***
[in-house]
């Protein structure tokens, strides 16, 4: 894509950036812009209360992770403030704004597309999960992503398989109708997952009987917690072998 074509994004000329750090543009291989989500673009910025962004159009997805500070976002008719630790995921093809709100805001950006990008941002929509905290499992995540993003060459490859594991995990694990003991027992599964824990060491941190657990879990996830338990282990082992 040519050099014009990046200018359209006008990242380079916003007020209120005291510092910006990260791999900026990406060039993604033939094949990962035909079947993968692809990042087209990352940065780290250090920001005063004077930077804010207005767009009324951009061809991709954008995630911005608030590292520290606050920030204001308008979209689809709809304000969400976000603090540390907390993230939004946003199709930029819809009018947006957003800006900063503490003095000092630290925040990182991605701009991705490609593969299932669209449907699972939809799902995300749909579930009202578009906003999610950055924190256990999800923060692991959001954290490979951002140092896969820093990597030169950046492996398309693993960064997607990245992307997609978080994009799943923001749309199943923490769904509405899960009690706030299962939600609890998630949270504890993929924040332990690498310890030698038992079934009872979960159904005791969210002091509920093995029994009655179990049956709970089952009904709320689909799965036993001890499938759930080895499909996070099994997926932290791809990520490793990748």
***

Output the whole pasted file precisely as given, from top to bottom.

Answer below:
[in-house]
């Protein structure tokens, strides 16, 4: 894509950036812009209360992770403030704004597309999960992503398989109708997952009987917690072998 074509994004000329750090543009291989989500673009910025962004159009997805500070976002008719630790995921093809709100805001950006990008941002929509905290499992995540993003060459490859594991995990694990003991027992599964824990060491941190657990879990996830338990282990082992 040519050099014009990046200018359209006008990242380079916003007020209120005291510092910006990260791999900026990406060039993604033939094949990962035909079947993968692809990042087209990352940065780290250090920001005063004077930077804010207005767009009324951009061809991709954008995630911005608030590292520290606050920030204001308008979209689809709809304000969400976000603090540390907390993230939004946003199709930029819809009018947006957003800006900063503490003095000092630290925040990182991605701009991705490609593969299932669209449907699972939809799902995300749909579930009202578009906003999610950055924190256990999800923060692991959001954290490979951002140092896969820093990597030169950046492996398309693993960064997607990245992307997609978080994009799943923001749309199943923490769904509405899960009690706030299962939600609890998630949270504890993929924040332990690498310890030698038992079934009872979960159904005791969210002091509920093995029994009655179990049956709970089952009904709320689909799965036993001890499938759930080895499909996070099994997926932290791809990520490793990748």